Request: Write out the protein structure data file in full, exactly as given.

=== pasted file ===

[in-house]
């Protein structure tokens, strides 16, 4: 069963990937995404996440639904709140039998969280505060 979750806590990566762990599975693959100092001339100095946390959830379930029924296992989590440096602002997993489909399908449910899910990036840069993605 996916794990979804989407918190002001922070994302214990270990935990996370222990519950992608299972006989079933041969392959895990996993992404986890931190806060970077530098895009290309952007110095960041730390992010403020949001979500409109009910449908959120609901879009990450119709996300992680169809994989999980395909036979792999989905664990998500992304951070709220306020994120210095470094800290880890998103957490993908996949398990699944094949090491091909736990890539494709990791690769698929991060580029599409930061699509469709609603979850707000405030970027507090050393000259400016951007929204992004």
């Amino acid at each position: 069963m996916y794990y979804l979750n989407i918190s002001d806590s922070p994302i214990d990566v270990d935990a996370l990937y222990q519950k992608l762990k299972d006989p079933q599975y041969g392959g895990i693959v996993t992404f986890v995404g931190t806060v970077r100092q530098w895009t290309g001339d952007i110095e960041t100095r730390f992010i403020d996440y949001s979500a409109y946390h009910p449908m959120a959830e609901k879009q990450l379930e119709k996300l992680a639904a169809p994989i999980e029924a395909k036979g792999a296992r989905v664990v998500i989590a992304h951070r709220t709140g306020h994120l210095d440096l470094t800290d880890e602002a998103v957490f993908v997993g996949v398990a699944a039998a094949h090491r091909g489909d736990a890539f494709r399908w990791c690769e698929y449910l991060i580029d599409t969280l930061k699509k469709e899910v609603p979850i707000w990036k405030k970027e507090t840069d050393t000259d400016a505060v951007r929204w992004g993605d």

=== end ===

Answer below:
[in-house]
């Protein structure tokens, strides 16, 4: 069963990937995404996440639904709140039998969280505060 979750806590990566762990599975693959100092001339100095946390959830379930029924296992989590440096602002997993489909399908449910899910990036840069993605 996916794990979804989407918190002001922070994302214990270990935990996370222990519950992608299972006989079933041969392959895990996993992404986890931190806060970077530098895009290309952007110095960041730390992010403020949001979500409109009910449908959120609901879009990450119709996300992680169809994989999980395909036979792999989905664990998500992304951070709220306020994120210095470094800290880890998103957490993908996949398990699944094949090491091909736990890539494709990791690769698929991060580029599409930061699509469709609603979850707000405030970027507090050393000259400016951007929204992004």
């Amino acid at each position: 069963m996916y794990y979804l979750n989407i918190s002001d806590s922070p994302i214990d990566v270990d935990a996370l990937y222990q519950k992608l762990k299972d006989p079933q599975y041969g392959g895990i693959v996993t992404f986890v995404g931190t806060v970077r100092q530098w895009t290309g001339d952007i110095e960041t100095r730390f992010i403020d996440y949001s979500a409109y946390h009910p449908m959120a959830e609901k879009q990450l379930e119709k996300l992680a639904a169809p994989i999980e029924a395909k036979g792999a296992r989905v664990v998500i989590a992304h951070r709220t709140g306020h994120l210095d440096l470094t800290d880890e602002a998103v957490f993908v997993g996949v398990a699944a039998a094949h090491r091909g489909d736990a890539f494709r399908w990791c690769e698929y449910l991060i580029d599409t969280l930061k699509k469709e899910v609603p979850i707000w990036k405030k970027e507090t840069d050393t000259d400016a505060v951007r929204w992004g993605d």